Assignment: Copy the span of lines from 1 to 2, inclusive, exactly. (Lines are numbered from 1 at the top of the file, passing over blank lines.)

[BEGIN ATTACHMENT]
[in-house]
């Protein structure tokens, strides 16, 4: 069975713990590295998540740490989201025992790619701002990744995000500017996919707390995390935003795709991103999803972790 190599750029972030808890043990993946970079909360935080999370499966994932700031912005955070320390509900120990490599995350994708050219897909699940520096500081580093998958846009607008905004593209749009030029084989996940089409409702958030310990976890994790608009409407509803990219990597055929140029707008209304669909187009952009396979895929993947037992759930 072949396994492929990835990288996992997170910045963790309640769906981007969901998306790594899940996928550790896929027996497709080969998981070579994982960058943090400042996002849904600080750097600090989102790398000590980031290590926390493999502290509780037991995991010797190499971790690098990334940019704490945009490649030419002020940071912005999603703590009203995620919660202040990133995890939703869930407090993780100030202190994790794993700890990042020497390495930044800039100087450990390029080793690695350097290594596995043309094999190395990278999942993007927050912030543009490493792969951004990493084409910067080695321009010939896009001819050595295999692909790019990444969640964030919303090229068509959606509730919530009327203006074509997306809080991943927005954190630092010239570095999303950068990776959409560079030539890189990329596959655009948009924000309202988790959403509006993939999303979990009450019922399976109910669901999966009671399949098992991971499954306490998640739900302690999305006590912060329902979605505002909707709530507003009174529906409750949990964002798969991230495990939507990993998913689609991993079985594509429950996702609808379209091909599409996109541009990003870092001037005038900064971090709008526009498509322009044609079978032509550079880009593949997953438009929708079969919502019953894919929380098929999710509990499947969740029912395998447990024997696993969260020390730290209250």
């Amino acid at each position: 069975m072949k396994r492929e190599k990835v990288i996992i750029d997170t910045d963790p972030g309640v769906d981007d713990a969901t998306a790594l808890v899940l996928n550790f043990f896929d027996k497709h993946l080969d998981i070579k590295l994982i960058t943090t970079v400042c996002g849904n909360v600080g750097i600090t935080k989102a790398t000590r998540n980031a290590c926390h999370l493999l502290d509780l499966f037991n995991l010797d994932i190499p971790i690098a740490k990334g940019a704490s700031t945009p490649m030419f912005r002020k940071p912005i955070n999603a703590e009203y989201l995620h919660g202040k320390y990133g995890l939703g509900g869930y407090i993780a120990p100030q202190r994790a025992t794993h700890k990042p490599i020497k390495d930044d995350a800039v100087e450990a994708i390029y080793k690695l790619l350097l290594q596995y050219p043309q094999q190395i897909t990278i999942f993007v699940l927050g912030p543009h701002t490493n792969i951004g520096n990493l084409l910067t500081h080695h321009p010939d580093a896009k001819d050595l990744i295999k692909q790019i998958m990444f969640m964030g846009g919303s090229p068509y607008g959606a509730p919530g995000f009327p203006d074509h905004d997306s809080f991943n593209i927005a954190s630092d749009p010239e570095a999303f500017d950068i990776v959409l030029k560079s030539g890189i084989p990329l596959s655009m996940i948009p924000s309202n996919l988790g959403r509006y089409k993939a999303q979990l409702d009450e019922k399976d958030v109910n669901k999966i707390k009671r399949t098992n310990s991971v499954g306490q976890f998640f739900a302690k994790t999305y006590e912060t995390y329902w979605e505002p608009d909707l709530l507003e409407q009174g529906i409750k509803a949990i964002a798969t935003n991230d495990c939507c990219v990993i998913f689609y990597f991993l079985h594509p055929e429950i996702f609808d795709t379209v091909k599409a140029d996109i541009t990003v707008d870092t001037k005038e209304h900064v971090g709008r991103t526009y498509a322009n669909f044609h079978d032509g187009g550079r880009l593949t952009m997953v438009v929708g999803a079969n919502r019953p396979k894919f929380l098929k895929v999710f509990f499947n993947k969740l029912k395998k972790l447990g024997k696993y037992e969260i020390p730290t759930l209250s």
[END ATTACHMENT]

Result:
[in-house]
């Protein structure tokens, strides 16, 4: 069975713990590295998540740490989201025992790619701002990744995000500017996919707390995390935003795709991103999803972790 190599750029972030808890043990993946970079909360935080999370499966994932700031912005955070320390509900120990490599995350994708050219897909699940520096500081580093998958846009607008905004593209749009030029084989996940089409409702958030310990976890994790608009409407509803990219990597055929140029707008209304669909187009952009396979895929993947037992759930 072949396994492929990835990288996992997170910045963790309640769906981007969901998306790594899940996928550790896929027996497709080969998981070579994982960058943090400042996002849904600080750097600090989102790398000590980031290590926390493999502290509780037991995991010797190499971790690098990334940019704490945009490649030419002020940071912005999603703590009203995620919660202040990133995890939703869930407090993780100030202190994790794993700890990042020497390495930044800039100087450990390029080793690695350097290594596995043309094999190395990278999942993007927050912030543009490493792969951004990493084409910067080695321009010939896009001819050595295999692909790019990444969640964030919303090229068509959606509730919530009327203006074509997306809080991943927005954190630092010239570095999303950068990776959409560079030539890189990329596959655009948009924000309202988790959403509006993939999303979990009450019922399976109910669901999966009671399949098992991971499954306490998640739900302690999305006590912060329902979605505002909707709530507003009174529906409750949990964002798969991230495990939507990993998913689609991993079985594509429950996702609808379209091909599409996109541009990003870092001037005038900064971090709008526009498509322009044609079978032509550079880009593949997953438009929708079969919502019953894919929380098929999710509990499947969740029912395998447990024997696993969260020390730290209250």